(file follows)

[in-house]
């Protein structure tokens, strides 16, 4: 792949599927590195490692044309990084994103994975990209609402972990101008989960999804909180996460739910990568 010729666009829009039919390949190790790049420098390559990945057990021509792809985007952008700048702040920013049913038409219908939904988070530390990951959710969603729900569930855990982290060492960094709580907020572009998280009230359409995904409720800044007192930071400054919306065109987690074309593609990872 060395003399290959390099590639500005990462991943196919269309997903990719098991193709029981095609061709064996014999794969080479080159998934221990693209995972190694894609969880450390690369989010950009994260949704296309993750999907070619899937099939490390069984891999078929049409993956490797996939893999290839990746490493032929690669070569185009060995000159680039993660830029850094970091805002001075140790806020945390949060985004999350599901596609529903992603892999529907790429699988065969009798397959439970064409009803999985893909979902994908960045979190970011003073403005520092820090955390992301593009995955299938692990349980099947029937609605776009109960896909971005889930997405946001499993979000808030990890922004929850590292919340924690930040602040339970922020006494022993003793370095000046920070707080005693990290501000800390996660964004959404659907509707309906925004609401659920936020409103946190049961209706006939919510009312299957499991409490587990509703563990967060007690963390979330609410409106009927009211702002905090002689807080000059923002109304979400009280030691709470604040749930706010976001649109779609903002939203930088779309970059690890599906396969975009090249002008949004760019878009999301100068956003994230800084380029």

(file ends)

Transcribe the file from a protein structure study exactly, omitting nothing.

[in-house]
């Protein structure tokens, strides 16, 4: 792949599927590195490692044309990084994103994975990209609402972990101008989960999804909180996460739910990568 010729666009829009039919390949190790790049420098390559990945057990021509792809985007952008700048702040920013049913038409219908939904988070530390990951959710969603729900569930855990982290060492960094709580907020572009998280009230359409995904409720800044007192930071400054919306065109987690074309593609990872 060395003399290959390099590639500005990462991943196919269309997903990719098991193709029981095609061709064996014999794969080479080159998934221990693209995972190694894609969880450390690369989010950009994260949704296309993750999907070619899937099939490390069984891999078929049409993956490797996939893999290839990746490493032929690669070569185009060995000159680039993660830029850094970091805002001075140790806020945390949060985004999350599901596609529903992603892999529907790429699988065969009798397959439970064409009803999985893909979902994908960045979190970011003073403005520092820090955390992301593009995955299938692990349980099947029937609605776009109960896909971005889930997405946001499993979000808030990890922004929850590292919340924690930040602040339970922020006494022993003793370095000046920070707080005693990290501000800390996660964004959404659907509707309906925004609401659920936020409103946190049961209706006939919510009312299957499991409490587990509703563990967060007690963390979330609410409106009927009211702002905090002689807080000059923002109304979400009280030691709470604040749930706010976001649109779609903002939203930088779309970059690890599906396969975009090249002008949004760019878009999301100068956003994230800084380029």